Frost blows off the idea that a player might need to be in a sub-optimal spec to achieve their greatest dps and suggests that those players just need to l2play (loosely paraphrased… see, no quotation marks!). To me, this is a sidestep of a legitimate concern that may impact a player’s decision to be specced into beast mastery. Blaming the player isn’t cool!
Silly recount–that’s not for analysis. WoM though, now that’s real data.
Really? How big was the sampling? Shouldn’t you have realistically looked at top 20, 20 from mid-pile, and 20 from the end? Let’s face it, how often do the top 20 people change?
I understand you were going on the assumption that the top 20 players are the best, and therefore, the data for each talent tree would be more controlled. However, most people aren’t the top 20. Most of us aren’t even close–therefore, it would have made more sense to have a wider sampling to see if the variations were as pronounced for hunters of every skill level.
Everyone likes proof, but without more information, it isn’t data, it’s just numbers.
Raiding is a Team Sport
Ya know, I could have survived the rest of the post until we got to this section. Raiding is a term sport, and raiders are generally quite capable of making the correct decision with little or no harassment from their officer core. However, until someone’s spec is making them consistently low on the content, people should be able to talent as they wish.
This might be the type of guilds I choose to run with, but there always seems to be the poor kid in the back who keeps losing his spell components and spends the fight searching between everyone’s legs for his bat guanoˆ. By the time he has found it, he only has time for a couple of fireballs, and then it’s all over. He’s 23rd of 25 on the dps meter and cheering over our great victory.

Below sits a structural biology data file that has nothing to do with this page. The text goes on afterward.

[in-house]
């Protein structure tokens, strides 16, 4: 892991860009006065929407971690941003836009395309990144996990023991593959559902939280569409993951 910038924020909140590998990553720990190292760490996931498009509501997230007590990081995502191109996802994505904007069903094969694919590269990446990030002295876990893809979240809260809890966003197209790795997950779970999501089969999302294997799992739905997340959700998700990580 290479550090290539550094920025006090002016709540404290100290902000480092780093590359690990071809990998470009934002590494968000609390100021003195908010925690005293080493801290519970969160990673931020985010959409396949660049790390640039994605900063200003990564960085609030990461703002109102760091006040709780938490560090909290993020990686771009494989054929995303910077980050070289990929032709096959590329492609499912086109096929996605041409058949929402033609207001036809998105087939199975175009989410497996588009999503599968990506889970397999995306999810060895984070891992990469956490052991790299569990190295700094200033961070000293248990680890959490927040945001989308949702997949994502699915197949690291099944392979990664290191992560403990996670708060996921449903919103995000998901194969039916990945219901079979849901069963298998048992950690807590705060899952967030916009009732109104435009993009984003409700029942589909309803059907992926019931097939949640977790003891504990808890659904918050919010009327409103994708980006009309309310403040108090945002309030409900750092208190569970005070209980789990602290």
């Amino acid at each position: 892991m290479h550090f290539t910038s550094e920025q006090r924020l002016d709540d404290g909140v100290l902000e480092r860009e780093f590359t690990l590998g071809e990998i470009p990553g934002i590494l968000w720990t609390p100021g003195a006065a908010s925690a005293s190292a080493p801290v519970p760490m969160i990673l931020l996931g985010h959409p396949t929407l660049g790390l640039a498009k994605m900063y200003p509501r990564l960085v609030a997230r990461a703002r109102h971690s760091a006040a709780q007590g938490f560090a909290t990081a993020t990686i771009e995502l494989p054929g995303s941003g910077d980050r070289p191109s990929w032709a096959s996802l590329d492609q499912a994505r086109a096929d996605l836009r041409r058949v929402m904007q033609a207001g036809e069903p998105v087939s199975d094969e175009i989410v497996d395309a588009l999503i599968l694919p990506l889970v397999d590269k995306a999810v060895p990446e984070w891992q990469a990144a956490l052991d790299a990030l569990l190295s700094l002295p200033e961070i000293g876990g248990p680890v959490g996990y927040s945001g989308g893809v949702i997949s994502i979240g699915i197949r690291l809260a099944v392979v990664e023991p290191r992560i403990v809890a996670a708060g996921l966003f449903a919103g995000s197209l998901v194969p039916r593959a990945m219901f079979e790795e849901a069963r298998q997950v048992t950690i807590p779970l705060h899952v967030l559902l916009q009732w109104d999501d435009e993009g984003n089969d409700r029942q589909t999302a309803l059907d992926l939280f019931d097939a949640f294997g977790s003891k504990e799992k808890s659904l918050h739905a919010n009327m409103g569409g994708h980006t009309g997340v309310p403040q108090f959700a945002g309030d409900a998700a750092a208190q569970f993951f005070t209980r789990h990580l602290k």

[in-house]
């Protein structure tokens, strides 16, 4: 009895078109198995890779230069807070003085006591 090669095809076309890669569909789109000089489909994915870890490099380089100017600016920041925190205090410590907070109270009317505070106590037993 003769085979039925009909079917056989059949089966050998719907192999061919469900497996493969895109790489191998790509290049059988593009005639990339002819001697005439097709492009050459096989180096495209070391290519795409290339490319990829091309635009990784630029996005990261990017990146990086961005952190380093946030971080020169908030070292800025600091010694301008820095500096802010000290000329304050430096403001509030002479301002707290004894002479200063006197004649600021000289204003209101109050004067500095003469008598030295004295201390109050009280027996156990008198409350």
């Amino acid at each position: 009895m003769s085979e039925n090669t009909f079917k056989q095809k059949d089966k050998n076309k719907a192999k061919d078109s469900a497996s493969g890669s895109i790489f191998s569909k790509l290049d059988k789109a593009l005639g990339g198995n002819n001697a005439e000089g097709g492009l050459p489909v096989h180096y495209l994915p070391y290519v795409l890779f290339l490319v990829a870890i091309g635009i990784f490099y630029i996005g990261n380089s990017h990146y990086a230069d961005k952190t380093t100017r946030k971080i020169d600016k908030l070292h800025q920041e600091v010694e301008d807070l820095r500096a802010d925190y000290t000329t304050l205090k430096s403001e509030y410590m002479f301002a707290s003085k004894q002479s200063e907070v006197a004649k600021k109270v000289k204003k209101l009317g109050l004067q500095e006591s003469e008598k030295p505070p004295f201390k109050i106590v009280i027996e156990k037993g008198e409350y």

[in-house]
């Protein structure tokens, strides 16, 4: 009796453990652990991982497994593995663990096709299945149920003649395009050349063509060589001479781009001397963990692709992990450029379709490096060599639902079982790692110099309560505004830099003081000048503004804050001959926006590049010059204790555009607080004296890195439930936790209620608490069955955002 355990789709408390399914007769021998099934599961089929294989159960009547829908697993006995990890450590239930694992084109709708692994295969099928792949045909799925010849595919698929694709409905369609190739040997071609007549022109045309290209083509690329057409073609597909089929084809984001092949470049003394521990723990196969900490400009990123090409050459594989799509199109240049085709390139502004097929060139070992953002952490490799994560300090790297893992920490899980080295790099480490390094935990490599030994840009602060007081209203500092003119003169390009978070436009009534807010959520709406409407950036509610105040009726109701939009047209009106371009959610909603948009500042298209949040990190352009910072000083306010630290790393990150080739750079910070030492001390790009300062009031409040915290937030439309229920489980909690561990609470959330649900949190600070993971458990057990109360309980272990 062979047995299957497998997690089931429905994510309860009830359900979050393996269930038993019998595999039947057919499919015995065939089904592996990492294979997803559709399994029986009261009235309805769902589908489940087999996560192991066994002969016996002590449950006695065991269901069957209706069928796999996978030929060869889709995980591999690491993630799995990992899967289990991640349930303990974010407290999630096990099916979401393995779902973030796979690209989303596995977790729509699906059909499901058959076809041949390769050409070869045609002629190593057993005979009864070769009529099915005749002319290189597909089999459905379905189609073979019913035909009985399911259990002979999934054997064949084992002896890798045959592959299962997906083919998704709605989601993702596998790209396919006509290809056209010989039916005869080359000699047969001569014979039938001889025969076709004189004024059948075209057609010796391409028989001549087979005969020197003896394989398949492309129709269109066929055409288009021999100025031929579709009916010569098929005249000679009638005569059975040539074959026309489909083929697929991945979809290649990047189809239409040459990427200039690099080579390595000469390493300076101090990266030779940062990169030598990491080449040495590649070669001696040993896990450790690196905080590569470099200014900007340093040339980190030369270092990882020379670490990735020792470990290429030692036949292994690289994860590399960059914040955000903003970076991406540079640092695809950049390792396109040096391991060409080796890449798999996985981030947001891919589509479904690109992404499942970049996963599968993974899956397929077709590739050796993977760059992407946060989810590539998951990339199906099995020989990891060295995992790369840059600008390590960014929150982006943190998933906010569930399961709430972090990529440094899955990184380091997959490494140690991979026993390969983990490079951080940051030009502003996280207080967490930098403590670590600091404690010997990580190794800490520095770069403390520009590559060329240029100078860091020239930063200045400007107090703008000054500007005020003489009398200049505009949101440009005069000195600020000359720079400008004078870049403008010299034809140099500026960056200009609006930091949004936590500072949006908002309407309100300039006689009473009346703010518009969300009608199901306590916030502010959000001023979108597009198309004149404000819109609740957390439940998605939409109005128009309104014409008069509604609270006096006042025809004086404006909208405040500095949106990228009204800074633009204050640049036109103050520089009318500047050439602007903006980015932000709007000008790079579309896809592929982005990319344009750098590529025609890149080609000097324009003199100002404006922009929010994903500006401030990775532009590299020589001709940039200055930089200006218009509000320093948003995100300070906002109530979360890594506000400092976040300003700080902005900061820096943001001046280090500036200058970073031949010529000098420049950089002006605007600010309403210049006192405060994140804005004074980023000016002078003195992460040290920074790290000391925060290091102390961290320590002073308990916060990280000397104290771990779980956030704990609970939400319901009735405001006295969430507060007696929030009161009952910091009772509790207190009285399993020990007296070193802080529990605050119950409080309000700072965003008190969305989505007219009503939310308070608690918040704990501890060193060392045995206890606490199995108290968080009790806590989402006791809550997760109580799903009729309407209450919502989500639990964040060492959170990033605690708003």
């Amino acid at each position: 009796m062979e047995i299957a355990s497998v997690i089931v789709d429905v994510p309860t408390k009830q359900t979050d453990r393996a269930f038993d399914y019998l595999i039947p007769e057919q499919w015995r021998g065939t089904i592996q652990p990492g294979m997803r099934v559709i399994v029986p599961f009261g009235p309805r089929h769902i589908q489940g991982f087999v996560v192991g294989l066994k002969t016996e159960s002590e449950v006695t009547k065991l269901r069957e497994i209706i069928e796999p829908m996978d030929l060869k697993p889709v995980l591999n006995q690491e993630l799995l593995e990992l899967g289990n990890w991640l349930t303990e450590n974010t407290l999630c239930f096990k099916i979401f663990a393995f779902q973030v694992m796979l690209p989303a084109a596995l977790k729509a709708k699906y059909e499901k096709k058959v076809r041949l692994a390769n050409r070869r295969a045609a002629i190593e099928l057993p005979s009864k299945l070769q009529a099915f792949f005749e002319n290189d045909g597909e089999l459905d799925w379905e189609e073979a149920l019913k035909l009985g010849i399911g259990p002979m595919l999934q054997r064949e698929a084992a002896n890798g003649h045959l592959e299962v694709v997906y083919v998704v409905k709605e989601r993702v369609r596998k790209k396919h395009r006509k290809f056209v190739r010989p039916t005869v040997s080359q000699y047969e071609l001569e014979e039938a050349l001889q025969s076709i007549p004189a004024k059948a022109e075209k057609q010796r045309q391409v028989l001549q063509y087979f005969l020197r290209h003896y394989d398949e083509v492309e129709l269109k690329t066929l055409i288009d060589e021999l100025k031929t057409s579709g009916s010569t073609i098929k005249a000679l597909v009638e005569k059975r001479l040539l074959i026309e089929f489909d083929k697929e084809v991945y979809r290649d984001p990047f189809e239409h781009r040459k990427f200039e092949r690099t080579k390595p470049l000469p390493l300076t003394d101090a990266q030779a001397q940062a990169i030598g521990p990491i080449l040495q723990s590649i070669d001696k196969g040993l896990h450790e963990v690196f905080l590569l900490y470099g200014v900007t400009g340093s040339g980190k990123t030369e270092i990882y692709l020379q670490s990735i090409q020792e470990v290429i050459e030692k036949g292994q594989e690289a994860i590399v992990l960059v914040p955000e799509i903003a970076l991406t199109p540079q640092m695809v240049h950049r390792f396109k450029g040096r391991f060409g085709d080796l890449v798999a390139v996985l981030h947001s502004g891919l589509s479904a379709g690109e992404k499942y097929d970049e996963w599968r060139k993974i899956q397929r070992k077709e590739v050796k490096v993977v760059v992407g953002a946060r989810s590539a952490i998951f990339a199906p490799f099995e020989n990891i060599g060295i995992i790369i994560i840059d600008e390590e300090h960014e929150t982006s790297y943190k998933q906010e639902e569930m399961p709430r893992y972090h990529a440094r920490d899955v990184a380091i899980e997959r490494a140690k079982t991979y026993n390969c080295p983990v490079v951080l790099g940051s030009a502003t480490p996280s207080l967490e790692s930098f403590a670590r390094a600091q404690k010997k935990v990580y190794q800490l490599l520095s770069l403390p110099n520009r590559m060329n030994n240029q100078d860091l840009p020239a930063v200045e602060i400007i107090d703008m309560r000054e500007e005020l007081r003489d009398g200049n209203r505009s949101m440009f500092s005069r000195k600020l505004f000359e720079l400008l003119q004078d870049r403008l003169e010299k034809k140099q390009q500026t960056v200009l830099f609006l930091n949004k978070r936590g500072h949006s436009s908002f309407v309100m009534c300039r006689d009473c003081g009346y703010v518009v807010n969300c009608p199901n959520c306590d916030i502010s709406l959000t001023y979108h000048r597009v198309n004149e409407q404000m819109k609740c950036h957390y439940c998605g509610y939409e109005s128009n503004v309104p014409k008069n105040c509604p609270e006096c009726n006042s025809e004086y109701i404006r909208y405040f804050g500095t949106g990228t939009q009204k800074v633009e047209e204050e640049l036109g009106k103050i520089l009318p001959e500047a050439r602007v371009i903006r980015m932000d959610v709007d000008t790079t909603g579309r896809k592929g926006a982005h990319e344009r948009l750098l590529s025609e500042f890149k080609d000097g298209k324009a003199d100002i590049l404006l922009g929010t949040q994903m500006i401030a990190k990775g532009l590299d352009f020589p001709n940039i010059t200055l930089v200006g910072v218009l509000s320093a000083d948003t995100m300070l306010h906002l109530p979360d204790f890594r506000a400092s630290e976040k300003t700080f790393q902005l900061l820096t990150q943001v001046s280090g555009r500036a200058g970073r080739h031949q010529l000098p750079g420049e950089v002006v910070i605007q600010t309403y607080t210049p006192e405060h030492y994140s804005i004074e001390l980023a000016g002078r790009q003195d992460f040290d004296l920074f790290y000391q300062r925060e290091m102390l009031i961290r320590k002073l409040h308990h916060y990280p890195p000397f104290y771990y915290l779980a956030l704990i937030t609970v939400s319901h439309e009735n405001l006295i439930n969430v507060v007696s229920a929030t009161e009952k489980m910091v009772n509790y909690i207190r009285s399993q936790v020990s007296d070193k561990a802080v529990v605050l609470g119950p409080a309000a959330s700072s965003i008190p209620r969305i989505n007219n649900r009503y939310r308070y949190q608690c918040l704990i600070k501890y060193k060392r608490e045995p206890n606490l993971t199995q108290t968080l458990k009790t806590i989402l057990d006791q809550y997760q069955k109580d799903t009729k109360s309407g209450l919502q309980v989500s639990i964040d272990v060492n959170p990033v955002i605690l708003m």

Most raiding guilds I’ve been in expected that 2 or 3 of their regular raiders were really enthusiastic about raiding, and frankly, really bad at it. Frostheim really gets under my skin when he claims that some all BM hunters are worse than the mage* I just described because they are choosing failure.
Apparently he didn’t think his ‘Bob argument’ was quite fair, because he tells us this immediately prior:
Without question a very good and very geared BM hunter can pull their weight in raids. The best BM hunters out there are pulling over 9k DPS on Festergut. They are not just pulling their own weight but they’re able to carry lower DPSers as well. With good enough gear and enough skill, a BM hunter can pass any metric required of normal ICC.
So… I should only take good BM’s, right?
The only time I would expect anyone to change their spec is if their performance is noticeably lagging in a raid setting. I have talked frosty mages into giving arcane a try, and holy priests into disc-o, but only when I saw that they were struggling in comparison to the rest of the guild.
This article sent out highly mixed messages, and I think it would have been served better with a title of: Why I Don’t Want Beast Masters in My Raid. That way, myself and others in the hunting community could have been prepared for this obviously highly editorial piece.
ˆFor those who might have missed the reference, bat guano is a spell component (in conjunction with sulfur) needed to cast fireball in Dungeons and Dragons.
*Frostheim’s analogy compared a BM hunter to “Bob,” a role-player°, who wears green quality gems, no pants, and refuses flasks or food (he’s obviously fasting).
°Just in case role-players weren’t vilified enough by non role-players.